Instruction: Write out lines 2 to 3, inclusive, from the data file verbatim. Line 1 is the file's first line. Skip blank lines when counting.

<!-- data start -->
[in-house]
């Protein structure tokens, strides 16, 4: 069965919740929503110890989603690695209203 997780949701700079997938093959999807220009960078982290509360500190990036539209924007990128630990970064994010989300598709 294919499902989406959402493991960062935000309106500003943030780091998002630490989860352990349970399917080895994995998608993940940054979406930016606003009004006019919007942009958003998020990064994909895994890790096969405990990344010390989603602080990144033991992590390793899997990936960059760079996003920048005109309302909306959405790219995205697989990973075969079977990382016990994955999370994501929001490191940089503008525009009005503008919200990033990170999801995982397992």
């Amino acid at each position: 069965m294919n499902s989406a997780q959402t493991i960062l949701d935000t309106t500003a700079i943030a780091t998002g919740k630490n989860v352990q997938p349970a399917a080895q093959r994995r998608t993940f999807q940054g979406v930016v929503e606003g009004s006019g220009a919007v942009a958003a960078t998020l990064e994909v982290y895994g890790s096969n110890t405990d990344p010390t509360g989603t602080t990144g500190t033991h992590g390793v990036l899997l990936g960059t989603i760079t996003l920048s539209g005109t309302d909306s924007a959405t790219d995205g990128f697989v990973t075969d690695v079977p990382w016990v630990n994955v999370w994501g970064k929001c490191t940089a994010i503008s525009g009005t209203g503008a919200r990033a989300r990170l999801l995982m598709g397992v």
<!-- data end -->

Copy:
């Protein structure tokens, strides 16, 4: 069965919740929503110890989603690695209203 997780949701700079997938093959999807220009960078982290509360500190990036539209924007990128630990970064994010989300598709 294919499902989406959402493991960062935000309106500003943030780091998002630490989860352990349970399917080895994995998608993940940054979406930016606003009004006019919007942009958003998020990064994909895994890790096969405990990344010390989603602080990144033991992590390793899997990936960059760079996003920048005109309302909306959405790219995205697989990973075969079977990382016990994955999370994501929001490191940089503008525009009005503008919200990033990170999801995982397992």
């Amino acid at each position: 069965m294919n499902s989406a997780q959402t493991i960062l949701d935000t309106t500003a700079i943030a780091t998002g919740k630490n989860v352990q997938p349970a399917a080895q093959r994995r998608t993940f999807q940054g979406v930016v929503e606003g009004s006019g220009a919007v942009a958003a960078t998020l990064e994909v982290y895994g890790s096969n110890t405990d990344p010390t509360g989603t602080t990144g500190t033991h992590g390793v990036l899997l990936g960059t989603i760079t996003l920048s539209g005109t309302d909306s924007a959405t790219d995205g990128f697989v990973t075969d690695v079977p990382w016990v630990n994955v999370w994501g970064k929001c490191t940089a994010i503008s525009g009005t209203g503008a919200r990033a989300r990170l999801l995982m598709g397992v």